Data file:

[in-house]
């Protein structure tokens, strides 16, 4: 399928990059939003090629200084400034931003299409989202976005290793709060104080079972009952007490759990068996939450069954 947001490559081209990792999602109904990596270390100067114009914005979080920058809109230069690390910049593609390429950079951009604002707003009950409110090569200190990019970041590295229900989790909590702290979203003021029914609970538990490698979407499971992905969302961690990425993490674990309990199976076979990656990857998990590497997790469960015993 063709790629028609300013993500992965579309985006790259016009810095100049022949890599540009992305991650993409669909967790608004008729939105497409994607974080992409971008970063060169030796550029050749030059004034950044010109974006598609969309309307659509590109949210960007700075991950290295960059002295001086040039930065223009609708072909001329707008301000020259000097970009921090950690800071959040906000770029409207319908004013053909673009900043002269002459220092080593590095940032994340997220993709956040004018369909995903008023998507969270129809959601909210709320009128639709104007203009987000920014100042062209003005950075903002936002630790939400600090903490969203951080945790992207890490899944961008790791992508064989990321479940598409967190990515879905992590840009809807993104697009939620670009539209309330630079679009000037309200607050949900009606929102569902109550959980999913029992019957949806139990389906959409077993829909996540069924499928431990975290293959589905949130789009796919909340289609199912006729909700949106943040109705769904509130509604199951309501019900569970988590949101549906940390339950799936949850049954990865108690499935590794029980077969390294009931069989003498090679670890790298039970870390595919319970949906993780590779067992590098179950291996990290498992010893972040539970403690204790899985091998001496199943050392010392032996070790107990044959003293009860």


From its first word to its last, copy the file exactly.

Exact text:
[in-house]
């Protein structure tokens, strides 16, 4: 399928990059939003090629200084400034931003299409989202976005290793709060104080079972009952007490759990068996939450069954 947001490559081209990792999602109904990596270390100067114009914005979080920058809109230069690390910049593609390429950079951009604002707003009950409110090569200190990019970041590295229900989790909590702290979203003021029914609970538990490698979407499971992905969302961690990425993490674990309990199976076979990656990857998990590497997790469960015993 063709790629028609300013993500992965579309985006790259016009810095100049022949890599540009992305991650993409669909967790608004008729939105497409994607974080992409971008970063060169030796550029050749030059004034950044010109974006598609969309309307659509590109949210960007700075991950290295960059002295001086040039930065223009609708072909001329707008301000020259000097970009921090950690800071959040906000770029409207319908004013053909673009900043002269002459220092080593590095940032994340997220993709956040004018369909995903008023998507969270129809959601909210709320009128639709104007203009987000920014100042062209003005950075903002936002630790939400600090903490969203951080945790992207890490899944961008790791992508064989990321479940598409967190990515879905992590840009809807993104697009939620670009539209309330630079679009000037309200607050949900009606929102569902109550959980999913029992019957949806139990389906959409077993829909996540069924499928431990975290293959589905949130789009796919909340289609199912006729909700949106943040109705769904509130509604199951309501019900569970988590949101549906940390339950799936949850049954990865108690499935590794029980077969390294009931069989003498090679670890790298039970870390595919319970949906993780590779067992590098179950291996990290498992010893972040539970403690204790899985091998001496199943050392010392032996070790107990044959003293009860």